Panellists reveal the biggest stumbling block to agility is the unwillingness of organisations to change.
During an HR Indaba Online Impact Session on HR’s role in modernising business, Deloitte Africa’s chief digital and innovation officer Valter Adao looked at the five principles that must be considered when considering implementing digital solutions:
- Digital transformation equation – On the left side of the equation, Capex (of the machine) must be less than the opex (of the human). On the right side of the equation, exponential tech dividends (reducing costs, uplifting customer experience).
- Beware “The Technology Fallacy” – It’s not about technology. People/leadership are the real key to digital transformation.
- Lifelong learning – Our knowledge decays at a rate of 30 percent per year and organisations are moving away from deep technical skills to more hybrid skills.
- The age of the ecosystem – Work is being disconnected from jobs. Jobs and work are being disconnected from companies. The gig economy is on the rise.
- Generational theory – This theory only works in economically homogenous areas (London, Japan, US) not in South Africa.
“Organisations that win in this new digital economy are the organisations that have the right leadership mindset as well as the right fluency that encourages the organisational behavioural change,” said Valter.
He highlighted that we tend to think about the technology and not about the people. If success was indeed about the technology, then the richest and oldest companies in the world would be the most digitally transformed, which is not the case. The companies that have the leadership mindset to navigate this environment are those that will win at the end.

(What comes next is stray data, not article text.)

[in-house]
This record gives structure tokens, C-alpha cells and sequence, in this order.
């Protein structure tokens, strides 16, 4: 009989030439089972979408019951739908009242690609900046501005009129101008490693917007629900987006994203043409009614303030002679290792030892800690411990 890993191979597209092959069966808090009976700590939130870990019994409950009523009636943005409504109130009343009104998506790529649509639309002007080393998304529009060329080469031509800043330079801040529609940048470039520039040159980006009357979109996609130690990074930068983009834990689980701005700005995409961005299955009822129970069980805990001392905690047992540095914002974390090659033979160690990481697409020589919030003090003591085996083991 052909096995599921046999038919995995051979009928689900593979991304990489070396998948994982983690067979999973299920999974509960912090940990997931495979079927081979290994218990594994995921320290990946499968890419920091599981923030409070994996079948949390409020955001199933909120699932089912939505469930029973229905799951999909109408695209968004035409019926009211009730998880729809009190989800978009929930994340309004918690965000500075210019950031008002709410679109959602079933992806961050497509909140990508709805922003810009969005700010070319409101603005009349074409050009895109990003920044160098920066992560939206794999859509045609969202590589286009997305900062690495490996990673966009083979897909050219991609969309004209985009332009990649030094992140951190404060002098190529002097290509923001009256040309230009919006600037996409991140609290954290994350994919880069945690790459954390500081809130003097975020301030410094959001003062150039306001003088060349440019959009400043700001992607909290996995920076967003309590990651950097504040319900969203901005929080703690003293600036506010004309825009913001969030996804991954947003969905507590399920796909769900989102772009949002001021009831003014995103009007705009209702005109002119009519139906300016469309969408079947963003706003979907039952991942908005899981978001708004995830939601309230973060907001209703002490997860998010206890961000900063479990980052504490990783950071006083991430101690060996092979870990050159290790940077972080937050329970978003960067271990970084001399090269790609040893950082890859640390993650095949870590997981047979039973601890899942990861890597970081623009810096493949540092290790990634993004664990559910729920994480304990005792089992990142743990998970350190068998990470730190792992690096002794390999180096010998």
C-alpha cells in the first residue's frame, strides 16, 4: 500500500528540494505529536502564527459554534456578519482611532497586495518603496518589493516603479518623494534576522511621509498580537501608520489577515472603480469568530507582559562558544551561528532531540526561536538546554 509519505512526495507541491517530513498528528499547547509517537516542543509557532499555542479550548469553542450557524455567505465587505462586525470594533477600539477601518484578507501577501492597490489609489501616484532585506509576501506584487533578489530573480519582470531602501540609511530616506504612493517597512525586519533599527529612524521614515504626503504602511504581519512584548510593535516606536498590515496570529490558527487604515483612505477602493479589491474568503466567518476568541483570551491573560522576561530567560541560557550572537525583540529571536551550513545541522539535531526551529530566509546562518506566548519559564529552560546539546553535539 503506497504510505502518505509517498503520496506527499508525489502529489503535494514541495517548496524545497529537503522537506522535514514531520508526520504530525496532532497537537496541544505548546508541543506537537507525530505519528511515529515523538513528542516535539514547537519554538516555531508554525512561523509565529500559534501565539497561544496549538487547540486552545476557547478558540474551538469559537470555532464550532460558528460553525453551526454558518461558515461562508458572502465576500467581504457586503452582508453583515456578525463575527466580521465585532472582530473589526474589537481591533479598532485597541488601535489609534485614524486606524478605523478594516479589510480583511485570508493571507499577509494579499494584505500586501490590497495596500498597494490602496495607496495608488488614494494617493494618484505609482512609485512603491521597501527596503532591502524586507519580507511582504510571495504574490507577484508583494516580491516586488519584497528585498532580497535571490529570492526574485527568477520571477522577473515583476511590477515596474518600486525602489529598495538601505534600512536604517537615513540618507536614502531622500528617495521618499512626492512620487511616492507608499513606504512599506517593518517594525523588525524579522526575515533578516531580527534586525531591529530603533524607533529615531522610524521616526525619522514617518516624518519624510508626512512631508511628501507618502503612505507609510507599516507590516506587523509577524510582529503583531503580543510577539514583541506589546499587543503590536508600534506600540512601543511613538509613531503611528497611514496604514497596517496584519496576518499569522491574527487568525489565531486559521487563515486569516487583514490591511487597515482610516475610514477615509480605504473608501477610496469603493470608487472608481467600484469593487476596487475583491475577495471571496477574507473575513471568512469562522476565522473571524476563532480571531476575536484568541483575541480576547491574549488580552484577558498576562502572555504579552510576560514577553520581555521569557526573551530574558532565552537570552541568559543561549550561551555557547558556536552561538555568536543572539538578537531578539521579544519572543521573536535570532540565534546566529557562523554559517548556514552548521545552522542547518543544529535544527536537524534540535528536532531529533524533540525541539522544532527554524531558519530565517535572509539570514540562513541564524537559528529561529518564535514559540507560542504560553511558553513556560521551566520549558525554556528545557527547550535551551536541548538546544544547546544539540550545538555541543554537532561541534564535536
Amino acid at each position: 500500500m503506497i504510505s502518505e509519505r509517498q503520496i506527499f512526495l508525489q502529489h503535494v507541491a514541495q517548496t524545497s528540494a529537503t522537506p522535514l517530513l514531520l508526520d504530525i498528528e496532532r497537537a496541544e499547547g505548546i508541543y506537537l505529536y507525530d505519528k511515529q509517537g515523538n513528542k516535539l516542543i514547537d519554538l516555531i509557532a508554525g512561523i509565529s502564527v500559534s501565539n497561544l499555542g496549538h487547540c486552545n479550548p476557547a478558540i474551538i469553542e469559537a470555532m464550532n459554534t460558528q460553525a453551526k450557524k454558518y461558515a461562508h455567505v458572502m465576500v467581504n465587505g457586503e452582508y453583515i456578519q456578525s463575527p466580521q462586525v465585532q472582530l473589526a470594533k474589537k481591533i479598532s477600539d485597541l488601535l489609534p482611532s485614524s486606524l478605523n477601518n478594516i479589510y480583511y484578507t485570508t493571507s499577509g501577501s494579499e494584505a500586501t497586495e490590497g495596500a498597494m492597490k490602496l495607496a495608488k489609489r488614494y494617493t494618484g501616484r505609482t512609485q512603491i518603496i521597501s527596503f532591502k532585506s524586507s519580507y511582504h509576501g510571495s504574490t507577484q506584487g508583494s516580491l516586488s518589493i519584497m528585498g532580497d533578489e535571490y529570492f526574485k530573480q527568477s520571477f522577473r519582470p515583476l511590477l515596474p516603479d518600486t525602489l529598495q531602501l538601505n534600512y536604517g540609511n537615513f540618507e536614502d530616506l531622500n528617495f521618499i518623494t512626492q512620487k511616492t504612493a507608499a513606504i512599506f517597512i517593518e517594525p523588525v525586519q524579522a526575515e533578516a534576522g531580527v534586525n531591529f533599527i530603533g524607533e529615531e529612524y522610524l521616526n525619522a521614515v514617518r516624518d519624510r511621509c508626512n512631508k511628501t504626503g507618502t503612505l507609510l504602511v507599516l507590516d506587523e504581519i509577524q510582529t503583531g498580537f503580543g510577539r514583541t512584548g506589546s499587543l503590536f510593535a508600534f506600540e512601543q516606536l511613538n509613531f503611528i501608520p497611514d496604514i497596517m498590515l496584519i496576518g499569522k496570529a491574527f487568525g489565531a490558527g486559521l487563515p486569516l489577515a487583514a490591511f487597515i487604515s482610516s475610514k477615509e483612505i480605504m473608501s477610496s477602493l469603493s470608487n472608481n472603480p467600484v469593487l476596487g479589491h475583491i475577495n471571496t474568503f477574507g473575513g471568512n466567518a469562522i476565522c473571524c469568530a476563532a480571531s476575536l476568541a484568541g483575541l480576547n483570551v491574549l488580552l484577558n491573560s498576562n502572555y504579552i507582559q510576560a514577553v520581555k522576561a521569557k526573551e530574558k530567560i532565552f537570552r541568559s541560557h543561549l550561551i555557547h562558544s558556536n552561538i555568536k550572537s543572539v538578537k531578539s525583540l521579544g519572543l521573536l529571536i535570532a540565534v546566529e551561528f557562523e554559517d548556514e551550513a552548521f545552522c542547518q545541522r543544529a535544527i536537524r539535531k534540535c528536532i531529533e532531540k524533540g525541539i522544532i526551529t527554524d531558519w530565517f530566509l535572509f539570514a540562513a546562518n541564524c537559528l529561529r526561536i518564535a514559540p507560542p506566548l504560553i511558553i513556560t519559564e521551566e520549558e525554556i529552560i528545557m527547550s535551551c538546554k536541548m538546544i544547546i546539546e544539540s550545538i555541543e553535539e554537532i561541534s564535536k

Chief HR executive of Dimension Data, Michaela Voller, reiterated Valter’s comments about people over tech, and noted how fascinated she is by the fact that HR practitioners had forgotten how to understand people.
“We’ve had robotic expectations from people for a long time and we all have to go back to our human side. After all, that is why we, as HR practitioners, got into the space,” she said.
She challenged her fellow panellists to start studying their subject matter with their people, and to try and understand their behaviour. She added that you can use data to understand people’s behaviour much better, along with applying empathy and being vulnerable. In this way, she said, organisations would become agile.
Group chief people officer at Discovery, Tswelo Kodisang, said Discovery had been fortunate enough to understand the power of data from the onset. Their Vitality programme, which was based on leveraging data to influence and work with people, linked back to their purpose of making people healthier.
During the pandemic, Discovery had to be extremely agile as their Vitality programme was based on people driving, going to work or the gym, and flights – all of which came to a halt. “The team had to course correct, be agile and drive innovation as the pandemic was happening,” he said. “We didn’t waste the opportunity created by the pandemic and we moved going to the gym to exercising at home, which also got more people to participate.”
He also spoke about Discovery being a platform-based organisation with a host of different international partners that participate in their journey of making people healthier. “We are present in 25 countries and most of the presence is on the back of a technological platform called Vitality One,” Tswelo said.
“Discovery has been building data engineering capabilities and data analytical capabilities to inform the decisions that we make through insight,” he said.